you have people from a subset of the districts, one ninth of the districts are represented
in the case, but they’re challenging statewide the redistricting. And this is, has been,
does raise an issue of do they have standing to do so? Do they have a dis- a particularized
injury, um, as to something that happened in another state? There’s, for example, one
plaintiff was in a predominantly Democratic district that was won by the Democrats. So
you know, where’s the harm? Under both, under both pre- and post- this new redistricting.
And the, the appellants, in this case, it’s appellant, not petitioners, point out that
this could be a problem because, in racial redistricting cases, um, typically you have
to be from the actual district you are challenging. You can’t just challenge statewide, racial
redistricting they said would be a very perverse result if it’s harder to get into court to
challenge racial gerrymandering than it is to challenge partisan gerrymandering. In a
world where we all, you know, we have a specific constitutional amendment addressing the, the
right to vote and, and it’s very clear that the equal protection clause is supposed to
address that as well, um, and, and yet historically we’ve, political gerrymandering has almost
been a safe harbor and an escape from racial gerrymandering claims. Traditionally, when
the states come in and they say, “You’re racially gerrymandering.” They say, “Oh no, it’s just
politics.” And we had one of those last term. “Oh, it’s okay, it’s just politics.” “Oh okay,
you can do political gerrymandering”. Um, it would be very strange to say that it’s
actually easier to make those political gerrymandering claims which have been, traditionally have
been kind of let go when, when you wouldn’t be able to challenge a law for, for racial
gerrymandering. I think, then they have five questions granted, it’s, it’s an amazing
number. Which also differ from the appellees’ four questions presented, so I think the Court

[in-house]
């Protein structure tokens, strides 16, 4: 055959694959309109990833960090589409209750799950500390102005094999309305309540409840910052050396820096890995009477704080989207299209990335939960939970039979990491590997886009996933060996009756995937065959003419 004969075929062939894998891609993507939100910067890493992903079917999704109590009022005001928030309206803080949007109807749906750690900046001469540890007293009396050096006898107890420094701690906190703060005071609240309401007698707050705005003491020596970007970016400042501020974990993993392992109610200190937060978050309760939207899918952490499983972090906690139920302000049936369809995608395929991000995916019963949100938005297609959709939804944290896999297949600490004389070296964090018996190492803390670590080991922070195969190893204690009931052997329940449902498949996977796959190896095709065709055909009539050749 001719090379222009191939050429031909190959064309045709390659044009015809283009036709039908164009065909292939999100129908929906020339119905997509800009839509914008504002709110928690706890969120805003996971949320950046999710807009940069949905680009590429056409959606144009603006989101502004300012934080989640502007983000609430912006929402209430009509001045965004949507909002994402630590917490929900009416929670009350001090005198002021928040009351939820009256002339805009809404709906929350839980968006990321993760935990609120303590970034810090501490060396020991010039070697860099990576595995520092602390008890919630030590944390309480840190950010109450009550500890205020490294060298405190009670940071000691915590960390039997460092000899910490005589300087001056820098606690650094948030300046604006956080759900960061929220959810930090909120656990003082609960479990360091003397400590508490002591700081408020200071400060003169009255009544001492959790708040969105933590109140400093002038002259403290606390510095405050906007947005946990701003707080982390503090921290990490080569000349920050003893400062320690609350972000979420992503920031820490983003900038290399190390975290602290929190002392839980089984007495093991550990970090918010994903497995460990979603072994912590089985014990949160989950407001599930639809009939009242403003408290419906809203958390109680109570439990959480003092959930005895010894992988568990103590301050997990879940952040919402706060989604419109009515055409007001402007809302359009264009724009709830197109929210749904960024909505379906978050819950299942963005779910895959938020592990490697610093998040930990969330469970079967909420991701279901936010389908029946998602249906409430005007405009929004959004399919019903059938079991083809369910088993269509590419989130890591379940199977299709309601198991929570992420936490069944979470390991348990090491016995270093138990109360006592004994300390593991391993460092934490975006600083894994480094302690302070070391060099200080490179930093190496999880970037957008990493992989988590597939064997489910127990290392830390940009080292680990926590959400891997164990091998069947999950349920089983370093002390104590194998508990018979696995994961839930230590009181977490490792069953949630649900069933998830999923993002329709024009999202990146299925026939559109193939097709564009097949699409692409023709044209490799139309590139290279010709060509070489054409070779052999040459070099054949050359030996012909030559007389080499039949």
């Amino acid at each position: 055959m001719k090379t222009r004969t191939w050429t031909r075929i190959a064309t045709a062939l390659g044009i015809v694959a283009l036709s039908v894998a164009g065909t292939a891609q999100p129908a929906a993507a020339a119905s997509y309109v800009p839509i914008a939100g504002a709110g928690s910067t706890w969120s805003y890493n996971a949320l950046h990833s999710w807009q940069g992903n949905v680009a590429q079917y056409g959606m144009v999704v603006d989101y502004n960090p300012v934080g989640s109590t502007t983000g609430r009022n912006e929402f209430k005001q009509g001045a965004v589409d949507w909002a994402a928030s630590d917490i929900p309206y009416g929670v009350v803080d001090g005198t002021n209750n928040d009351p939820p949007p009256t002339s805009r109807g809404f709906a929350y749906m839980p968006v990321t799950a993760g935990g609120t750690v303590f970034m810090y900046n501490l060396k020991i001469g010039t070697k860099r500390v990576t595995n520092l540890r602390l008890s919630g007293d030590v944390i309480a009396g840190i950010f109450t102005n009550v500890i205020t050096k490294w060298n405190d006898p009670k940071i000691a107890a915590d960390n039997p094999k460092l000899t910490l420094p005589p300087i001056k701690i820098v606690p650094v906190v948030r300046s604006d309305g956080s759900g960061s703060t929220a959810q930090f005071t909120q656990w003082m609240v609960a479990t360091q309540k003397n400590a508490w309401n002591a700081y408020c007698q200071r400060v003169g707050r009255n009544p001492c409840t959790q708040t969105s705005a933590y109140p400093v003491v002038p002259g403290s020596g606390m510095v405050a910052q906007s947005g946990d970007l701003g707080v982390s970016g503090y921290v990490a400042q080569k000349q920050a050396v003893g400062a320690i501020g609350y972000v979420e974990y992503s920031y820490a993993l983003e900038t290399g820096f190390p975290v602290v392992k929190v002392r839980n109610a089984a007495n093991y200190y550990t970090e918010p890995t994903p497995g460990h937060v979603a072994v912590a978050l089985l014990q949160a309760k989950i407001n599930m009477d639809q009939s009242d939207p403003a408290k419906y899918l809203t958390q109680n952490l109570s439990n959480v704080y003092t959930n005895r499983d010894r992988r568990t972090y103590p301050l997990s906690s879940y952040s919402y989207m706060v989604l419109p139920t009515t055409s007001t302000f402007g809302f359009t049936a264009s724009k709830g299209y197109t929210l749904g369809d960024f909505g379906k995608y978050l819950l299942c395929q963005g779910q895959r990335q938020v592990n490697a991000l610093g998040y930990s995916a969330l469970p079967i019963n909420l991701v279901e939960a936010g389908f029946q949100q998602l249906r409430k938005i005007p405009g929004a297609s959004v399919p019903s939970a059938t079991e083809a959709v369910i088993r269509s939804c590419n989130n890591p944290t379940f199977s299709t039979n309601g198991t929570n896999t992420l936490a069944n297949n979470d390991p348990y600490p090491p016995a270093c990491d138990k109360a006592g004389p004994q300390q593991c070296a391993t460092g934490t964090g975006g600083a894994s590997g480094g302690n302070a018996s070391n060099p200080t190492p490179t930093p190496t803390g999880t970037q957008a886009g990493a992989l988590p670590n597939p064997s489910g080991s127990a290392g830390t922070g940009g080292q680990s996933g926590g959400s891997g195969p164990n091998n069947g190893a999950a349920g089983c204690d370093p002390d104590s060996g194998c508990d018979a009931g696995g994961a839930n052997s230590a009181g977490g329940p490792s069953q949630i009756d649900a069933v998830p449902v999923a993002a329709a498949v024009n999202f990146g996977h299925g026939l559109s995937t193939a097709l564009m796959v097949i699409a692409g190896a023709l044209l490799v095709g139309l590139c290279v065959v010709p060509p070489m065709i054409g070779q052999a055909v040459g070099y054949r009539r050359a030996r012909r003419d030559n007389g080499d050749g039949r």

goes with the appellate. And then second, they ask if there’s a safe harbor under the
Vieth case, that was the 2004 case for traditional redistricting principles. So if you were using
these traditional principles, you have a safe harbor, because they point to all of these
traditional principles they have looked at. Um, and, and so the Court will look at that.
And then, they, they criticize, in the third question presented, they say, “Are we just
going back to the Davis v. Bandemer standards?” So the standard proposed in this case, is
very similar in some ways to that, to that standard of the plurality in Davis that seems
to have been uh, updated in the 2004 case and, and not adopted by them. Or certainly
at least four members of the Court said it wasn’t workable, and Justice Kennedy suggested
it wasn’t workable. And that was the combination of intent and effect. Discriminatory intent
and discriminatory effect in the, in the law. The appellees in this case propose a third
prong as well in their test, which, and they, they specify that it has to be a significant,
uh, discriminatory effect, and they use particular social science you know, they have a particular
social science standard they have developed. The efficiency test, although the court didn’t
even apply that. They applied yet another, slightly different test. So there’s a million
tests already in the room. And then they also add the third one which is that they don’t
have a, you can’t kind of justify it. Maybe it’s sort of a burden-shifting thing of, well
if you can shift then the burden back and say there’s a neutral reason we um, we had
this discriminatory, or apparently partisan discriminatory effect, then we can get out
of this. Um, so the question, that question seems to ask, “Is this just the same dis-
disfavored test that was used in a previous one?” And um, and then there was the last
two. The fourth one has to do with whether they can, whether the trial went well. So
effectively, did the court come up with this new standard midway through and they didn’t
have the opportunity to introduce proper evidence because the court did kind of invent a new
standard after um, after it had already been, um that three-part test had already been proposed
by the appellees, the plaintiffs in that case. And then finally, whether these claims are
even justiciable at all. So I think they’re there, I think is gonna be um, an uphill battle
for the appellants, just insofar as Justice Kennedy has already asserted that you cannot
prove a negative. I doubt that in the intervening 13 years he has been convinced that now, now
it really is clear that there is no judicial, judicially discernible standards, but whether
he’ll find this one any more compelling than he found the last one um, is also a question,